The Bowl of Hygeia is the most widely recognized international symbol for the profession of pharmacy today. Several sources indicate that the symbol may have been used as an emblem of St. John dating back to first century a.d. This is based on the legend that a trophy containing poison was offered to the apostle. There is also speculation that the Bowl of Hygeia was used as a symbol for the apothecaries of Italy in 1222, since they used this emblem during the celebration of the 700th anniversary of the founding of the University of Padua.

However, no proof has been found to substantiate either of these claims. We do know that the Bowl of Hygeia was associated with pharmacy as early as 1796, when the symbol was used on a coin minted for the Parisian Society of Pharmacy.

The Bowl of Hygeia originated from Greek mythology and is universally depicted as a snake wrapped in one manner or another around a bowl. Aesculapius (pronounced Es-Kah-Lay-Pi-Ous and sometimes spelled Asklepios) was the Greek god of medicine and healing. He was the son of Apollo, who was the son of Zeus. Zeus became afraid that Aesculapius would render all men immortal because of his healing power, so he killed him with a thunderbolt.

Temples were built for Aesculapius, and harmless serpents were found inside. These serpents appeared dead because they were stiff. However, when picked up and dropped, they slithered away. The people at that time thought the serpents were brought back to life by the healing powers of Aesculapius, which ultimately caused them to become the symbol of healing.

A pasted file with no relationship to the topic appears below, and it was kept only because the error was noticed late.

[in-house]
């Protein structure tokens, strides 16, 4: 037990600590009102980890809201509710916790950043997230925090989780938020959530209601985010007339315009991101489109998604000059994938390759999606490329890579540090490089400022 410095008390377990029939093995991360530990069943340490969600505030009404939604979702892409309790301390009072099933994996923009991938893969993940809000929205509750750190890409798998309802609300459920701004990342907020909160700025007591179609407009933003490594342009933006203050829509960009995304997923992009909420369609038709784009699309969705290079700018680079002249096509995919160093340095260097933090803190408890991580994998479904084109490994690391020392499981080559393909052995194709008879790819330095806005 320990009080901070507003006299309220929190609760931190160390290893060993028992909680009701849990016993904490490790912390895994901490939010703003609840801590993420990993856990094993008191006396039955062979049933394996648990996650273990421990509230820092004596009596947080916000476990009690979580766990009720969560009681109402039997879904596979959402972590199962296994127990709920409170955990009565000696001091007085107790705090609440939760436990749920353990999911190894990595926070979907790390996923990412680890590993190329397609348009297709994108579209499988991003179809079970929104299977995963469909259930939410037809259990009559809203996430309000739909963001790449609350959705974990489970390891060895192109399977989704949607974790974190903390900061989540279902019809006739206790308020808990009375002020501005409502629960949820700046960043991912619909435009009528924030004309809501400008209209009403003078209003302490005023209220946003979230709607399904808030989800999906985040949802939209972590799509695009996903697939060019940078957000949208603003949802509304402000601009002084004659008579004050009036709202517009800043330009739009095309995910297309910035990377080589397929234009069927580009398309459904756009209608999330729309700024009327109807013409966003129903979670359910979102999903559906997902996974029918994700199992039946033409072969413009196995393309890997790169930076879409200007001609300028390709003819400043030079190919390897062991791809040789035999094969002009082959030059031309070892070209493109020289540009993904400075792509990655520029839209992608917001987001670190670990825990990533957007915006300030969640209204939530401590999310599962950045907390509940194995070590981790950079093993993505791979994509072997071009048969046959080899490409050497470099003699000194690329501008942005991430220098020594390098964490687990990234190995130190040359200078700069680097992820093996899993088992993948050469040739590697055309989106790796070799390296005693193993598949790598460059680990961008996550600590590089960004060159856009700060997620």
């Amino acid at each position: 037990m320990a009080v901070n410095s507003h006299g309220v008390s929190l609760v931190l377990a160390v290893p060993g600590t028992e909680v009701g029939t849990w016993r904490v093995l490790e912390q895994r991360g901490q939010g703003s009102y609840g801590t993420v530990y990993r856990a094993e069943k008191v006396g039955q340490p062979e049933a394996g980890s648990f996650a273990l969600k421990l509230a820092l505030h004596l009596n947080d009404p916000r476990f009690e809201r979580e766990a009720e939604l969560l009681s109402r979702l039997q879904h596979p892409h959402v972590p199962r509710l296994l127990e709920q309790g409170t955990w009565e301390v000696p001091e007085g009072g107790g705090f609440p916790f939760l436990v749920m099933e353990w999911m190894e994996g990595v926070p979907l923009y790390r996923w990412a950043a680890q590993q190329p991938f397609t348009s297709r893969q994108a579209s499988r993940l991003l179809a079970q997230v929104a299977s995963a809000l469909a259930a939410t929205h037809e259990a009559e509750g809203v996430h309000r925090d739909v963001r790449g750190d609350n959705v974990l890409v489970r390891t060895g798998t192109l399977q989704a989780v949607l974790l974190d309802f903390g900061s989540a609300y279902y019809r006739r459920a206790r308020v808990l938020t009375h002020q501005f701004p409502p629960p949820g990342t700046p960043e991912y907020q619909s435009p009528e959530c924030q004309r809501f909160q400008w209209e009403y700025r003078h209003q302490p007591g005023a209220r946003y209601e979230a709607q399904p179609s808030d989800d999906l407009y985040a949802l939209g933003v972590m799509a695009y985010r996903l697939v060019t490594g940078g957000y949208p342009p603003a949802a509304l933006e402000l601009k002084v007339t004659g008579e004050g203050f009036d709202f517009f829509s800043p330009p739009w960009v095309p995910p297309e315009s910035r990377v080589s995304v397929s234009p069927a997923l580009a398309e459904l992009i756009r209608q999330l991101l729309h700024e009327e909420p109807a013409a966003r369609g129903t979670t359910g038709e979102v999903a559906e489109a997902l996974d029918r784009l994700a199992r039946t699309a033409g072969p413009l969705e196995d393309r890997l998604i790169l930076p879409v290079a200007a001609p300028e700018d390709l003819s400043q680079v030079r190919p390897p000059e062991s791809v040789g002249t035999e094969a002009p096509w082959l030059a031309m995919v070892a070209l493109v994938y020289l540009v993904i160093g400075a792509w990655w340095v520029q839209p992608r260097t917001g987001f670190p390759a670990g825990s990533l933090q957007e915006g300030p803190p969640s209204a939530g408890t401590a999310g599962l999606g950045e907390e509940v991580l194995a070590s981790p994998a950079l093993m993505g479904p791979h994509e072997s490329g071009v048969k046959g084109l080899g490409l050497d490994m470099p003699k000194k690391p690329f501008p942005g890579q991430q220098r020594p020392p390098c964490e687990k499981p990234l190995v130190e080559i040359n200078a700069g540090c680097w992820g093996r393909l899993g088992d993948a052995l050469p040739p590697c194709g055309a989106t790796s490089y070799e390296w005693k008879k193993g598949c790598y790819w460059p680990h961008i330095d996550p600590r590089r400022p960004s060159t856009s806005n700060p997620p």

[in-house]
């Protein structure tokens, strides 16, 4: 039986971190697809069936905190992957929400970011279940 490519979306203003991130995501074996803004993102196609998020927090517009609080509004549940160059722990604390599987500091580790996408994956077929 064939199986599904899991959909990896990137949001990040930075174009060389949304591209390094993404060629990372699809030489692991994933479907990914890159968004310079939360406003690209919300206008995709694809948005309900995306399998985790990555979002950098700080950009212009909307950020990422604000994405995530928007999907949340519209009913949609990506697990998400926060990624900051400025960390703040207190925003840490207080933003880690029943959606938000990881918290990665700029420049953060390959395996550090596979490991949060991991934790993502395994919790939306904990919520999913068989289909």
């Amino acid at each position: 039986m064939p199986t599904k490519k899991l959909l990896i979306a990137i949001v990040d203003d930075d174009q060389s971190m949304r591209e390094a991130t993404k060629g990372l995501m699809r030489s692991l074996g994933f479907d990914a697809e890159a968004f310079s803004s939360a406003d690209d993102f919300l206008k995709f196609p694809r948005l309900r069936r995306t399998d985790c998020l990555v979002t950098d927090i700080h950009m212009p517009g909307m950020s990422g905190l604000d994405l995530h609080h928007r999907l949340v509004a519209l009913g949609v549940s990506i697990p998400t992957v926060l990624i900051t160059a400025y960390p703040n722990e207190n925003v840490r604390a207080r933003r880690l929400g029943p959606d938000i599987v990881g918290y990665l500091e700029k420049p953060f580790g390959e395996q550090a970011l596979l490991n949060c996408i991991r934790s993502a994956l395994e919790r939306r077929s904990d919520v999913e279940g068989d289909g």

Hygeia, the daughter of Aesculapius and the goddess of health, is usually depicted with a serpent around her arm and a bowl in her hand because she tended to the temples containing these snakes. We have since separated the serpent and the bowl from Hygeia, and this has become the internationally recognized symbol of pharmacy. Now the bowl represents a medicinal potion, and the snake represents healing. Healing through medicine is precisely why pharmacy has adopted the Bowl of Hygeia symbol. APhA adopted the Bowl of Hygeia as its symbol to represent the pharmacy profession in 1964.




The origin begins with the mythical all-powerful Zeus ' the supreme ruler of Mount Olympus and of the Pantheon of gods who resided there. Zeus had a son named Apollo, another god with many roles, including those related to prophecy, music, light and medicine. Apollo, in turn, had a son named Aesculapius (pronounced Es-Kah-Lay-Pi-Us and sometimes spelled Asklepios) who became the Greek god of medicine and healing.

This is where the story gets interesting.